Stacey Abrams, a former member of the Georgia House of Representatives, is a potential candidate for Joe Biden’s running mate in the 2020 presidential election. While several news outlets have counted her as a top contender, Abrams herself is the main person tooting her horn.
Aside from a link to Biden, Abrams has mainly gained national attention for two things: her failed gubernatorial campaign and her strong opinions concerning President Donald Trump.
Here are the first four things you need to know about Stacey Abrams:
1. Abrams was a Georgia State Representative
Abrams began her term in the Georgia House of Representatives in 2007 before becoming the minority leader in 2011, according to Ballotpedia. She was the first woman and the first African American to be a caucus leader in the state legislature, according to the Associated Press.
She has commended herself on her personal website for her efforts to stop pro-life legislation and to “strategically to recruit, train, elect, and defend Democrats to prevent a Republican supermajority in the House.”
She remained in the Georgia House of Representatives until 2017. According to The Atlanta Journal-Constitution, she ultimately left to focus her efforts on her subsequent campaign for governor.
2. Stacey Abrams ran for governor of Georgia in 2018 — and lost
Nearly one year after Abrams left her Georgia House position to focus on her gubernatorial campaign, Abrams won the Democratic primary and became the first African American woman in the U.S. to be nominated for governor by a major party, according to her Fair Fight profile.
Her website brags about endorsements and support from big-name Democrats such as Kamala Harris, Bernie Sanders, Hillary Clinton, Barack Obama and Joe Biden.
In the gubernatorial race, Abrams competed against Trump-backed Republican candidate Brian Kemp. In October 2018, Abrams and Kemp debated on issues including health care, student financial aid and immigrant voting rights.
Kemp ended up winning the election in November 2018 by about 55,000 votes, avoiding a run-off election by 17,000 votes, according to the Atlanta Journal-Constitution. Abrams claimed that not all ballots were counted and accused Kemp of voter suppression.
In 2019, she told The New York Times that she still thought she won the election though she had “no empirical evidence” to back up her claims. Abrams said her argument was based on “legally sufficient doubt about the process” and claimed it was not a fair election.
3. Stacey Abrams is now an advocate of “voter protection”
Just a few days after the Georgia gubernatorial election concluded, Abrams announced the launch of Fair Fight Georgia, which she described as “an operation that will pursue accountability in Georgia’s elections and integrity in the process of maintaining our voting rolls.”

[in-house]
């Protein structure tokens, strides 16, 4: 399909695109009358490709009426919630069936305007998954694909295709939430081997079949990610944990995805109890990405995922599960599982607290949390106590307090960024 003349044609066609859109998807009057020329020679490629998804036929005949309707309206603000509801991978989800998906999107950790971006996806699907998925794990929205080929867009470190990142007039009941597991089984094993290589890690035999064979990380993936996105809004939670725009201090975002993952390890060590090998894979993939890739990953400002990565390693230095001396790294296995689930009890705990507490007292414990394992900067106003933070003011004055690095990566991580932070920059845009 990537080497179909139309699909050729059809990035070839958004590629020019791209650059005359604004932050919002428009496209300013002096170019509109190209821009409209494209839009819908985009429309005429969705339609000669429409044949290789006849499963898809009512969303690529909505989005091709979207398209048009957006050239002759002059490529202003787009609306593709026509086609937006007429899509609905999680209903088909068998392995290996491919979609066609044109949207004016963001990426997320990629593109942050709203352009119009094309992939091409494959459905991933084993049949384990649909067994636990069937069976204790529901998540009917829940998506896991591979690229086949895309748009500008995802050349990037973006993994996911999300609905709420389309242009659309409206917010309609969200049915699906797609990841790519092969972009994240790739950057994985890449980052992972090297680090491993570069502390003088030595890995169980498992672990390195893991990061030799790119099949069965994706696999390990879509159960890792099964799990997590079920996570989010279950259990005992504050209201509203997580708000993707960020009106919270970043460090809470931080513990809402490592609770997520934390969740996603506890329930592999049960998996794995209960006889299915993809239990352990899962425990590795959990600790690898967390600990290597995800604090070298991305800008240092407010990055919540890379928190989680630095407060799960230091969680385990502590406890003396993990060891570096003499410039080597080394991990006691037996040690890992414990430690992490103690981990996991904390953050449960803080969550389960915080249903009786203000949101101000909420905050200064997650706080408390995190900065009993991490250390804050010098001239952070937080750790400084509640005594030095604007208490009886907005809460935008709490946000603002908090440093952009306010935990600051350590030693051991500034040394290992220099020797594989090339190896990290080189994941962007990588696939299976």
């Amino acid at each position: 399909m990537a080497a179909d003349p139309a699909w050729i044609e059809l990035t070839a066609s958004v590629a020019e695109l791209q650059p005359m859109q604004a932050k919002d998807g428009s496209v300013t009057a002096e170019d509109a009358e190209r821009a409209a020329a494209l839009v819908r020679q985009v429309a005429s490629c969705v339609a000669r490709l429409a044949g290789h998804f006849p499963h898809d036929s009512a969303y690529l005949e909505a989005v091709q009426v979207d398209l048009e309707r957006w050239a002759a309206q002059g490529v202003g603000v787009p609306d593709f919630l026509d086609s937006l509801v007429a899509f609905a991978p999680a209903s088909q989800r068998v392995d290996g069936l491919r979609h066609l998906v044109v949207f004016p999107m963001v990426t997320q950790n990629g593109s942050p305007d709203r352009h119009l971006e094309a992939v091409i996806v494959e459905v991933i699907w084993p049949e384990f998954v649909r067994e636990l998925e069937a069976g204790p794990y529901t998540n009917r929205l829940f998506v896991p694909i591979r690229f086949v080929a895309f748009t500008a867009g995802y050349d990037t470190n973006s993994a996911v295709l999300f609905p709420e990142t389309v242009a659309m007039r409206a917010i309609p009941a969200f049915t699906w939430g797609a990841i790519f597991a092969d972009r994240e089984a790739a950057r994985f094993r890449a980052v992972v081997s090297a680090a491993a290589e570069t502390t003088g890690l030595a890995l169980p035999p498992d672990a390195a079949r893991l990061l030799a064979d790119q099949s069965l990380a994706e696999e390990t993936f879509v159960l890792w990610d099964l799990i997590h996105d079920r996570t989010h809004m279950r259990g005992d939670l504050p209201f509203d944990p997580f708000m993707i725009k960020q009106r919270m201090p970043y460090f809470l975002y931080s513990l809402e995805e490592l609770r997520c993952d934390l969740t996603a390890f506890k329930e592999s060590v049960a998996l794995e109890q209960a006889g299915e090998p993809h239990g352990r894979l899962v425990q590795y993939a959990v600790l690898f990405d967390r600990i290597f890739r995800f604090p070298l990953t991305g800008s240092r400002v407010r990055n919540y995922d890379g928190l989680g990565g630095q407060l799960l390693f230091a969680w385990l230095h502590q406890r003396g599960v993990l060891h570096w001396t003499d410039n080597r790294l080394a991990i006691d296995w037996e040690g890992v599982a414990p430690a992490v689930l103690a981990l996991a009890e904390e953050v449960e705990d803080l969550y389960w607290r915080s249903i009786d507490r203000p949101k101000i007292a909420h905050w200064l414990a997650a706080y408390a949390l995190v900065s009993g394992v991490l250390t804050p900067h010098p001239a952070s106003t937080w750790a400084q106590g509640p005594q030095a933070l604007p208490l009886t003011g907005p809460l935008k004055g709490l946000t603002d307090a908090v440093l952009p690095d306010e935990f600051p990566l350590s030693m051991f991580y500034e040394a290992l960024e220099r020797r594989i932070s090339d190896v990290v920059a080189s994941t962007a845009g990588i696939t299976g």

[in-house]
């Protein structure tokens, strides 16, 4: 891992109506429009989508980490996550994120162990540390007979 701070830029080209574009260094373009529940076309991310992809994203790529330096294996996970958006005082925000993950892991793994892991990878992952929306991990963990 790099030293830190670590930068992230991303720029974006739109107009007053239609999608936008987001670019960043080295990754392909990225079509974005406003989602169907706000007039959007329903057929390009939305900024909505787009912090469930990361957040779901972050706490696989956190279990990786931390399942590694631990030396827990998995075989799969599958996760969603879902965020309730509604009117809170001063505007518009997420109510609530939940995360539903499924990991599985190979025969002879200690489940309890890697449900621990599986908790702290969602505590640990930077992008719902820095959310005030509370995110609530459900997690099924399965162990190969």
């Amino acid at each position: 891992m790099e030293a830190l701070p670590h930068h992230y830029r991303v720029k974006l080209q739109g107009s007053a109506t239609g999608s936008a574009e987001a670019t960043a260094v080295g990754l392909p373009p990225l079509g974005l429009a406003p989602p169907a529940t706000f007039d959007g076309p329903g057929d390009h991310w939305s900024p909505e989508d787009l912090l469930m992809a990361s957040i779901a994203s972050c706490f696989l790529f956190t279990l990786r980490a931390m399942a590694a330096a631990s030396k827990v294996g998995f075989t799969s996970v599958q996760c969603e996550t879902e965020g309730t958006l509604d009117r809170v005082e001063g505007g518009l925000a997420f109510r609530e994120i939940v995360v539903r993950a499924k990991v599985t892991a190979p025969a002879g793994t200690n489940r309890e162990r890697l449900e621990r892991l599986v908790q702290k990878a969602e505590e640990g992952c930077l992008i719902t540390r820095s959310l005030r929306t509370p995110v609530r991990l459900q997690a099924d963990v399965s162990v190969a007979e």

The organization filed a federal lawsuit against interim Secretary of State Robyn Crittenden and state election board members shortly after, according to PBS.
In 2019, Abrams announced that she would not be running for the U.S. Senate, according to the Associated Press, or for president, WXIA-TV reported, and instead would use her time to fight voter suppression. She launched Fair Fight 2020 and became the chair of the organization to take her mission to protect voters nationwide.
I am excited to announce the launch of #FairFight2020, a comprehensive initiative to staff, fund, and train voter protection teams on-the-ground in battleground states across the country.
— Stacey Abrams (@staceyabrams) August 13, 2019
“I’m going to use my energies and my very, very loud voice to raise the money we need to train those across the country in our 20 battleground states to make sure Donald Trump and the Senate take a hike, and we put people in place who know what we need to have in the United States of America,” Abrams stated.
4. Stacey Abrams is very vocal about her desire to be Biden’s VP
Since turning down several opportunities to run for state and federal offices in order to fight alleged voter suppression, Abrams has made it more than clear that she wants to be vice president — even though she denounced the idea last year.
However, Abrams changed her mind about being vice president only a few weeks later, telling MSNBC that she would be “open to the conversation” of running alongside the Democratic nominee if she was not the nominee herself.
She admitted that it seems “obnoxious” for her to advertise herself for the position since no one has offered it to her, but it hasn’t stopped her from doing it anyway.
“I would be an excellent running mate,” Abrams told Elle in April. “I have the capacity to attract voters by motivating typically ignored communities. I have a strong history of executive and management experience in the private, public, and nonprofit sectors. … If I am selected, I am prepared and excited to serve.”
While Abrams had been doing everything she can to appear as an attractive contender to Biden, including saying Tara Reade’s allegation of sexual assault against him is not credible, Biden and his vice presidential search committee have yet to announce their choice.
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